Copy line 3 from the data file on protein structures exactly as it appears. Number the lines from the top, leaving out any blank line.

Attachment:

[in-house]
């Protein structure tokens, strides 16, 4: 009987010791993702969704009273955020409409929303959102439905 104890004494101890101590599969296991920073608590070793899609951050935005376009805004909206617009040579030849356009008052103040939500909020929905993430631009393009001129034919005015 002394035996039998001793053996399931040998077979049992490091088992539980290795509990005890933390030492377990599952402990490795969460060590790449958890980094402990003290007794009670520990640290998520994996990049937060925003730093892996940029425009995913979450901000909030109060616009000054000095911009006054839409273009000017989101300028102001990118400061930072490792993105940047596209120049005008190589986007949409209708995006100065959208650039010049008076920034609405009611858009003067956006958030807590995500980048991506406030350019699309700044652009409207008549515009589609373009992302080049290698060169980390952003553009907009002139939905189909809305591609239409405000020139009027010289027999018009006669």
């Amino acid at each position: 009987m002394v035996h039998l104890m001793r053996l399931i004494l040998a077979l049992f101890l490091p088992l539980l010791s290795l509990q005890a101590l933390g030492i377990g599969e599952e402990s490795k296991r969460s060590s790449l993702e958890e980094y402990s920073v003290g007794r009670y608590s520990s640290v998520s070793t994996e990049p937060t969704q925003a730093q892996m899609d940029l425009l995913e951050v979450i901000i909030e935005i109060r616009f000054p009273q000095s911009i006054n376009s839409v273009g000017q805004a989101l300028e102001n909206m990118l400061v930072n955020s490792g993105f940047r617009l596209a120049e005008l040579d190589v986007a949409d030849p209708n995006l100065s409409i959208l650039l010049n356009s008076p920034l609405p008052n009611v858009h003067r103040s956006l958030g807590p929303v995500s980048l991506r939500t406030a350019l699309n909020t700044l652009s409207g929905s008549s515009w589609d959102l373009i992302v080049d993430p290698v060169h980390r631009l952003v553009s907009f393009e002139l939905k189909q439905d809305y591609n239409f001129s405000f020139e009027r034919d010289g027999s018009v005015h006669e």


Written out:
């Amino acid at each position: 009987m002394v035996h039998l104890m001793r053996l399931i004494l040998a077979l049992f101890l490091p088992l539980l010791s290795l509990q005890a101590l933390g030492i377990g599969e599952e402990s490795k296991r969460s060590s790449l993702e958890e980094y402990s920073v003290g007794r009670y608590s520990s640290v998520s070793t994996e990049p937060t969704q925003a730093q892996m899609d940029l425009l995913e951050v979450i901000i909030e935005i109060r616009f000054p009273q000095s911009i006054n376009s839409v273009g000017q805004a989101l300028e102001n909206m990118l400061v930072n955020s490792g993105f940047r617009l596209a120049e005008l040579d190589v986007a949409d030849p209708n995006l100065s409409i959208l650039l010049n356009s008076p920034l609405p008052n009611v858009h003067r103040s956006l958030g807590p929303v995500s980048l991506r939500t406030a350019l699309n909020t700044l652009s409207g929905s008549s515009w589609d959102l373009i992302v080049d993430p290698v060169h980390r631009l952003v553009s907009f393009e002139l939905k189909q439905d809305y591609n239409f001129s405000f020139e009027r034919d010289g027999s018009v005015h006669e």